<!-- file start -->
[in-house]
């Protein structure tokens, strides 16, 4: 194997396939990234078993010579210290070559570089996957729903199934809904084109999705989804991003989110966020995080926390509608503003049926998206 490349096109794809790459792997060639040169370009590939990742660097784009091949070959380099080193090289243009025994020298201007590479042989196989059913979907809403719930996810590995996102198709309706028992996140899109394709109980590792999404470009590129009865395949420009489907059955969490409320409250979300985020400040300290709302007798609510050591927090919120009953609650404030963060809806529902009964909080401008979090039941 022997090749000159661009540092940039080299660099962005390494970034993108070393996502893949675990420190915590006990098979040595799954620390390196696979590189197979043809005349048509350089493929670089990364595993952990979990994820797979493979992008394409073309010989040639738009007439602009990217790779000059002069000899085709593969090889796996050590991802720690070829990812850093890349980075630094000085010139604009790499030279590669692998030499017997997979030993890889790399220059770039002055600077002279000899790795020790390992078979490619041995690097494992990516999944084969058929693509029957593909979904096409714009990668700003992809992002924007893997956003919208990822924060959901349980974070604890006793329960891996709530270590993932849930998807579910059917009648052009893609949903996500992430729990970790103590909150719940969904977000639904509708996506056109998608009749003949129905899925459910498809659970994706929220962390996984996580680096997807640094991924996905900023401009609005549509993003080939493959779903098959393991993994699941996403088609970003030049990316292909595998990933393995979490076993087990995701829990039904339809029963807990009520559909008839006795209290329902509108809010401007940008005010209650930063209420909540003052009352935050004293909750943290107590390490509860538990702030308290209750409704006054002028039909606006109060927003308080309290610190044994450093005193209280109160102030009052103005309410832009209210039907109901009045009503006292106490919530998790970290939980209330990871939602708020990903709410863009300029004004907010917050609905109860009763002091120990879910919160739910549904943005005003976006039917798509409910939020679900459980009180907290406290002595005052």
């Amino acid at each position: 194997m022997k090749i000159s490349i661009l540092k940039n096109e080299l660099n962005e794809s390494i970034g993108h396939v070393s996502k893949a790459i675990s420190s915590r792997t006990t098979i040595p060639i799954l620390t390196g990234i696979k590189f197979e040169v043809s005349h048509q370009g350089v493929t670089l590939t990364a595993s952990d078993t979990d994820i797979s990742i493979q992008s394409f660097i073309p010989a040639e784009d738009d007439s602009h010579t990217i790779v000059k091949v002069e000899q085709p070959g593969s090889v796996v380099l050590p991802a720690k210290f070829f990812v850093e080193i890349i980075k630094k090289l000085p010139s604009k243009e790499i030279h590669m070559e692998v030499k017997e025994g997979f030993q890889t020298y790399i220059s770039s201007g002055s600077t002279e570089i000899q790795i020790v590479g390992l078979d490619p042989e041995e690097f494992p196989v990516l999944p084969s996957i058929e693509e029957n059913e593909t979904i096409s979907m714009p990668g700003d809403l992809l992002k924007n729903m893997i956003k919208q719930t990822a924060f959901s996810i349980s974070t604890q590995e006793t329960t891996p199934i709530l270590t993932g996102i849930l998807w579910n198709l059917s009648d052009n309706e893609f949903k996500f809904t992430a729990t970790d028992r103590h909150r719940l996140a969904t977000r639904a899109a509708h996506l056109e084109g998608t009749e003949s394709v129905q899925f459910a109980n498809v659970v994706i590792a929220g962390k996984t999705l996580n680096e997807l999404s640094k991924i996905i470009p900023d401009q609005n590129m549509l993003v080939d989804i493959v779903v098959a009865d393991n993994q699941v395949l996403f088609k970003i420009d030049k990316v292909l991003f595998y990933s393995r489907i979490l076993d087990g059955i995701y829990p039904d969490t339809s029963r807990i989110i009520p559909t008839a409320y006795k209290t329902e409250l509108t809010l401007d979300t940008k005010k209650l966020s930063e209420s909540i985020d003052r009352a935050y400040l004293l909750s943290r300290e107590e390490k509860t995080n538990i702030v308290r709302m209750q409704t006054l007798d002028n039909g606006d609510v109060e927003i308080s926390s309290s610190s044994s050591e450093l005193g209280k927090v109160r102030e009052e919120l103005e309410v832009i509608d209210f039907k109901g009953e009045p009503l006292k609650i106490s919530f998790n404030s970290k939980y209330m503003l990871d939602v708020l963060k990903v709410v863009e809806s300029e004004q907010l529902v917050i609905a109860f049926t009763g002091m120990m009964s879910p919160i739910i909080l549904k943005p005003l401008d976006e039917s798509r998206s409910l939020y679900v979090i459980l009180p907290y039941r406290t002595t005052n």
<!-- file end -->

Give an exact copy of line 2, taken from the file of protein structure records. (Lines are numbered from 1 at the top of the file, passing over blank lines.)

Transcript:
């Protein structure tokens, strides 16, 4: 194997396939990234078993010579210290070559570089996957729903199934809904084109999705989804991003989110966020995080926390509608503003049926998206 490349096109794809790459792997060639040169370009590939990742660097784009091949070959380099080193090289243009025994020298201007590479042989196989059913979907809403719930996810590995996102198709309706028992996140899109394709109980590792999404470009590129009865395949420009489907059955969490409320409250979300985020400040300290709302007798609510050591927090919120009953609650404030963060809806529902009964909080401008979090039941 022997090749000159661009540092940039080299660099962005390494970034993108070393996502893949675990420190915590006990098979040595799954620390390196696979590189197979043809005349048509350089493929670089990364595993952990979990994820797979493979992008394409073309010989040639738009007439602009990217790779000059002069000899085709593969090889796996050590991802720690070829990812850093890349980075630094000085010139604009790499030279590669692998030499017997997979030993890889790399220059770039002055600077002279000899790795020790390992078979490619041995690097494992990516999944084969058929693509029957593909979904096409714009990668700003992809992002924007893997956003919208990822924060959901349980974070604890006793329960891996709530270590993932849930998807579910059917009648052009893609949903996500992430729990970790103590909150719940969904977000639904509708996506056109998608009749003949129905899925459910498809659970994706929220962390996984996580680096997807640094991924996905900023401009609005549509993003080939493959779903098959393991993994699941996403088609970003030049990316292909595998990933393995979490076993087990995701829990039904339809029963807990009520559909008839006795209290329902509108809010401007940008005010209650930063209420909540003052009352935050004293909750943290107590390490509860538990702030308290209750409704006054002028039909606006109060927003308080309290610190044994450093005193209280109160102030009052103005309410832009209210039907109901009045009503006292106490919530998790970290939980209330990871939602708020990903709410863009300029004004907010917050609905109860009763002091120990879910919160739910549904943005005003976006039917798509409910939020679900459980009180907290406290002595005052």